Generous export subsidy for sugar may only solve half the problem
The cabinet last week approved a huge sugar export subsidy of Rs.6286 crore for sugar mills to export sugar. Cost of producing sugar in India is substantially higher than in countries like Brazil and Australia. With global sugar prices falling, the only way for Indian sugar mills to compete in the world market is through government subsidies. While this is good for optics, will this really address the concerns of sugar sector?
Not so sweet sugar problem
For a long time, sugar has been a very sensitive topic; politically and socially. That is the reason governments have gone out of their way to keep the sugar farmers and the sugar mills in good humor. With a global glut of supply, the prices of sugar are falling globally. But India has a larger problem of high cost of production. Apart from structural issues, sugar costs and output also gets impacted by weather related factors. When sugar prices are below cost, it results in burgeoning sugarcane dues to farmers. The government cannot afford an unhappy farmer lobby and cane farmers are very powerful in states like Uttar Pradesh and Maharashtra. The only option is to give subsidies and this year the government has announced export subsidies for 6 million tons at the rate off Rs.10,448/ton. The centre’s bet is that if the subsidy helps boost exports then the funds can be realized faster and the cane farmer dues can also be paid out on time by the sugar mills.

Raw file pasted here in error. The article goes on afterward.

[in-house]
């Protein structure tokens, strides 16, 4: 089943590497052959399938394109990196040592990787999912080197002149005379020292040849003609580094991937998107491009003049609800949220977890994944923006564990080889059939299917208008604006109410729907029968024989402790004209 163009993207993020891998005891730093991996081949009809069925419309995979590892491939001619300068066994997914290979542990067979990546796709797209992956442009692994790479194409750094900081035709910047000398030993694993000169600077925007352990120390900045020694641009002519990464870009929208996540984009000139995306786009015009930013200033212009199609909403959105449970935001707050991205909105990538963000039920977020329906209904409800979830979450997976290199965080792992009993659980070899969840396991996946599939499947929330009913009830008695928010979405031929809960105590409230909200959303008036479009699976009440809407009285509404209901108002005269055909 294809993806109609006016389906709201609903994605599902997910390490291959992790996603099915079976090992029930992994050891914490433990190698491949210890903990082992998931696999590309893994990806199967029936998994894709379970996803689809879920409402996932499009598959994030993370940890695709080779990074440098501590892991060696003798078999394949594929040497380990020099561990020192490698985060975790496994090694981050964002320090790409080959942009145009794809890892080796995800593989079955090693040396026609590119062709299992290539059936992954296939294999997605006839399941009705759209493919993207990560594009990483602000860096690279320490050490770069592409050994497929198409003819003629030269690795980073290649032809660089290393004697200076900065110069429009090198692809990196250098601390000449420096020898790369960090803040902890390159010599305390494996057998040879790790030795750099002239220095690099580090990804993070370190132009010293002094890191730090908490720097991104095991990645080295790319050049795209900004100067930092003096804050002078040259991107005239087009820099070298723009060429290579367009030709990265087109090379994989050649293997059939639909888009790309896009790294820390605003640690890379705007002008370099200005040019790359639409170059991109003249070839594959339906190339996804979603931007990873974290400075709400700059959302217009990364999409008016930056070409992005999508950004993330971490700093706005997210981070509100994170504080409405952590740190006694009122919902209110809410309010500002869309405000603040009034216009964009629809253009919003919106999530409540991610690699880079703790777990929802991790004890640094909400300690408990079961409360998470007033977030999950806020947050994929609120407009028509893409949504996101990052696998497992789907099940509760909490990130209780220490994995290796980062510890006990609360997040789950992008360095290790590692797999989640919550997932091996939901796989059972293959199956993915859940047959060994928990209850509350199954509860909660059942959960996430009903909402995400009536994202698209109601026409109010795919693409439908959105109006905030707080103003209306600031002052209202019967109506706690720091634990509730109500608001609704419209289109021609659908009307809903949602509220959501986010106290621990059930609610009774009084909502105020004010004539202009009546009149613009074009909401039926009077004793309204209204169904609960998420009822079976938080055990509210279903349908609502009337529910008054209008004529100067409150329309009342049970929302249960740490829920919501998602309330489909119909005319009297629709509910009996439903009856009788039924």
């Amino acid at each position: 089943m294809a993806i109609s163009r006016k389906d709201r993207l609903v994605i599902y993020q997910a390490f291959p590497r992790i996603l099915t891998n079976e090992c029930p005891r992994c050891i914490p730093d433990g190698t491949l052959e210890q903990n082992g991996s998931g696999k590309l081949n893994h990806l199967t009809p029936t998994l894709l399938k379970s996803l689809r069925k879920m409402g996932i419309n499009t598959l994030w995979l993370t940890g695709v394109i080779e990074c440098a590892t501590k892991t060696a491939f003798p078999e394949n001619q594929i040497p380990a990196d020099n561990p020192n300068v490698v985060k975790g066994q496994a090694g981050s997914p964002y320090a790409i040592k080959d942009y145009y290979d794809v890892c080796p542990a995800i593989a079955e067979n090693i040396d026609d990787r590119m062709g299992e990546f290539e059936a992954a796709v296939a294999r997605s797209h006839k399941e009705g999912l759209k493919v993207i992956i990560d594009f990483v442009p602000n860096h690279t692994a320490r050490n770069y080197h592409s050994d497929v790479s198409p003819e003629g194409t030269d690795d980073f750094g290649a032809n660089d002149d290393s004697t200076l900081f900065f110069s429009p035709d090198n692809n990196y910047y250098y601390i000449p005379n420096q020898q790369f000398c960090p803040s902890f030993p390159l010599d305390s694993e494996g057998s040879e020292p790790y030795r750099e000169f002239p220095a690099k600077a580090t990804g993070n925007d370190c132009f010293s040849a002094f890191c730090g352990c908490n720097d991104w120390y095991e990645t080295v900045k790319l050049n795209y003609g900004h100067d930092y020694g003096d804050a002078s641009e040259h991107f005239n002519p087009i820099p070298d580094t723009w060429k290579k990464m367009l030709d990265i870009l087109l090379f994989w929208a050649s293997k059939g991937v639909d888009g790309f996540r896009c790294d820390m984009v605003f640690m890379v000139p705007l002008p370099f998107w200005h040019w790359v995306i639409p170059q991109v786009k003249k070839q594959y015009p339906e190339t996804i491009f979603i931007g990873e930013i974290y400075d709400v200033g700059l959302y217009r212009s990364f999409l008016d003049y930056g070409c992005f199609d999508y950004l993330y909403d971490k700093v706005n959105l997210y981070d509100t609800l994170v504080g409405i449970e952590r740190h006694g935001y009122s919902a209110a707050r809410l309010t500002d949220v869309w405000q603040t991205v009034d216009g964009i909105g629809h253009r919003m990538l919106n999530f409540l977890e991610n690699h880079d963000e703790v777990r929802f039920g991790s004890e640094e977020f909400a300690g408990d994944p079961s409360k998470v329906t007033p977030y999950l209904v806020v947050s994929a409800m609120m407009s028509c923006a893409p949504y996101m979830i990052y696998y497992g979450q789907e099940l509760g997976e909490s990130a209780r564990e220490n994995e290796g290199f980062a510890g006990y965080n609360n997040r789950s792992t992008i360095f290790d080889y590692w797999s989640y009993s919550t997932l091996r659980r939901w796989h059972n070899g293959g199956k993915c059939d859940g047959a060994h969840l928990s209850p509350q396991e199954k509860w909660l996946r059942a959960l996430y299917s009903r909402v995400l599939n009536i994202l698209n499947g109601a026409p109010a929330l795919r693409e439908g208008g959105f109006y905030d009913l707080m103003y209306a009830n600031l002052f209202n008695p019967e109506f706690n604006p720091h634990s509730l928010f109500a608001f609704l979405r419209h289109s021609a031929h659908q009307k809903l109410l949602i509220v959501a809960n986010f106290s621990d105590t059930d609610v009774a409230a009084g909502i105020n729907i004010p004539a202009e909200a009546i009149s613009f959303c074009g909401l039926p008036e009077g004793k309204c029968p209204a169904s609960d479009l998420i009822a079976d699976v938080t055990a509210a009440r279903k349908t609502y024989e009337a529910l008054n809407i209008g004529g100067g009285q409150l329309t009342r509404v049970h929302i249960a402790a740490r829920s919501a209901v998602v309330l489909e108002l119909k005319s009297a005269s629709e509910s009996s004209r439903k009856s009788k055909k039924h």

Subsidy may fall short
The subsidy announced by the centre was lower than expected since markets were anticipating a subsidy of Rs.12,000 per ton. In the previous sugar cycle year 2018-19, the sugar mills managed to export just 3.8 million tones out of the target of 5 million tons. Sugar analysts believe that the export performance will largely depend on the global raw sugar prices. These prices are currently lower than 12 cents per lb and the export target can only be met if the global sugar recoveries are above 13 cents. With a global glut in sugar, that looks quite unlikely. In fact, experts estimate that at the current global price recovery, India will only be able to export 3-3.5 million tons as against the target of 6 million tons in the next sugar cycle. That will still leave a lot of unpaid dues to sugarcane farmers across India.
WTO issue could be serious
For India to expand its export basket, adherence to WTO framework is a must. In the case of sugar subsidies, Brazil and Australia have already pulled India to the WTO. While India has justified it, these kinds of thorny issues will continue to become a major challenge over time. India needs to seriously look at its sugar cost of production and work on the efficiency matrix. The subsidy may be good for short term optics, but in the longer term, it is unlikely to give any kind of competitive advantage!